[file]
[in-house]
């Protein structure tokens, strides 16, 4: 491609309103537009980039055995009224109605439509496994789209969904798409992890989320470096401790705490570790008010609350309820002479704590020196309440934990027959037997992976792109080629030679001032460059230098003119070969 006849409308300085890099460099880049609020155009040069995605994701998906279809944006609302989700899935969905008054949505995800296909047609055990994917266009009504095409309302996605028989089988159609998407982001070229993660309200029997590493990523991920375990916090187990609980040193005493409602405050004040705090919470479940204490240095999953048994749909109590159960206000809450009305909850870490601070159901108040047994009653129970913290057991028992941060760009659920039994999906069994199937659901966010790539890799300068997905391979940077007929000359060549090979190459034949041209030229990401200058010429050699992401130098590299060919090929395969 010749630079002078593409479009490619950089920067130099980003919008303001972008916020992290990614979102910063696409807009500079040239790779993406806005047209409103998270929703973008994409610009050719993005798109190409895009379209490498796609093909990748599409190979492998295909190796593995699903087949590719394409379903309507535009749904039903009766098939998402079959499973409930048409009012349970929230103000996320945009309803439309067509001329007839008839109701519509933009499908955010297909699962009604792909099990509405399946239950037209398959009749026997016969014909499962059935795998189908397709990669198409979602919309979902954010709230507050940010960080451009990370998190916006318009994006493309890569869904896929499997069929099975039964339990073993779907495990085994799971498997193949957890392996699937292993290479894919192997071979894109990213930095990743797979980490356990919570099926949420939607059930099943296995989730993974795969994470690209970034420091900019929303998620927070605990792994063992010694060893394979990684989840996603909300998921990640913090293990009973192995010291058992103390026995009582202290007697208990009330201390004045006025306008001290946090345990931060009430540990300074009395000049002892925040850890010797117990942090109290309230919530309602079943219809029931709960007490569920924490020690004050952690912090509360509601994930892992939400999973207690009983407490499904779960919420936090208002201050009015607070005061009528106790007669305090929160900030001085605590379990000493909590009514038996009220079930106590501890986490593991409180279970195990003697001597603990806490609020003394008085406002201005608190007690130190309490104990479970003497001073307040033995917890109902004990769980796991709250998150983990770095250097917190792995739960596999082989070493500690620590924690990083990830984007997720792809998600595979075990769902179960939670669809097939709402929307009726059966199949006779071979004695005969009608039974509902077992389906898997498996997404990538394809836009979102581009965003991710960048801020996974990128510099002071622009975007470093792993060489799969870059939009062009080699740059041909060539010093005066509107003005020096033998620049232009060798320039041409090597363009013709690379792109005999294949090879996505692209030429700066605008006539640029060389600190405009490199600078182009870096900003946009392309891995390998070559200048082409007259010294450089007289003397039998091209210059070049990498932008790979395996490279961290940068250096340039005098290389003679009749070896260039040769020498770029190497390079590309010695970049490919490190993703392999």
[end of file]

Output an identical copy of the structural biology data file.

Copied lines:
[in-house]
């Protein structure tokens, strides 16, 4: 491609309103537009980039055995009224109605439509496994789209969904798409992890989320470096401790705490570790008010609350309820002479704590020196309440934990027959037997992976792109080629030679001032460059230098003119070969 006849409308300085890099460099880049609020155009040069995605994701998906279809944006609302989700899935969905008054949505995800296909047609055990994917266009009504095409309302996605028989089988159609998407982001070229993660309200029997590493990523991920375990916090187990609980040193005493409602405050004040705090919470479940204490240095999953048994749909109590159960206000809450009305909850870490601070159901108040047994009653129970913290057991028992941060760009659920039994999906069994199937659901966010790539890799300068997905391979940077007929000359060549090979190459034949041209030229990401200058010429050699992401130098590299060919090929395969 010749630079002078593409479009490619950089920067130099980003919008303001972008916020992290990614979102910063696409807009500079040239790779993406806005047209409103998270929703973008994409610009050719993005798109190409895009379209490498796609093909990748599409190979492998295909190796593995699903087949590719394409379903309507535009749904039903009766098939998402079959499973409930048409009012349970929230103000996320945009309803439309067509001329007839008839109701519509933009499908955010297909699962009604792909099990509405399946239950037209398959009749026997016969014909499962059935795998189908397709990669198409979602919309979902954010709230507050940010960080451009990370998190916006318009994006493309890569869904896929499997069929099975039964339990073993779907495990085994799971498997193949957890392996699937292993290479894919192997071979894109990213930095990743797979980490356990919570099926949420939607059930099943296995989730993974795969994470690209970034420091900019929303998620927070605990792994063992010694060893394979990684989840996603909300998921990640913090293990009973192995010291058992103390026995009582202290007697208990009330201390004045006025306008001290946090345990931060009430540990300074009395000049002892925040850890010797117990942090109290309230919530309602079943219809029931709960007490569920924490020690004050952690912090509360509601994930892992939400999973207690009983407490499904779960919420936090208002201050009015607070005061009528106790007669305090929160900030001085605590379990000493909590009514038996009220079930106590501890986490593991409180279970195990003697001597603990806490609020003394008085406002201005608190007690130190309490104990479970003497001073307040033995917890109902004990769980796991709250998150983990770095250097917190792995739960596999082989070493500690620590924690990083990830984007997720792809998600595979075990769902179960939670669809097939709402929307009726059966199949006779071979004695005969009608039974509902077992389906898997498996997404990538394809836009979102581009965003991710960048801020996974990128510099002071622009975007470093792993060489799969870059939009062009080699740059041909060539010093005066509107003005020096033998620049232009060798320039041409090597363009013709690379792109005999294949090879996505692209030429700066605008006539640029060389600190405009490199600078182009870096900003946009392309891995390998070559200048082409007259010294450089007289003397039998091209210059070049990498932008790979395996490279961290940068250096340039005098290389003679009749070896260039040769020498770029190497390079590309010695970049490919490190993703392999």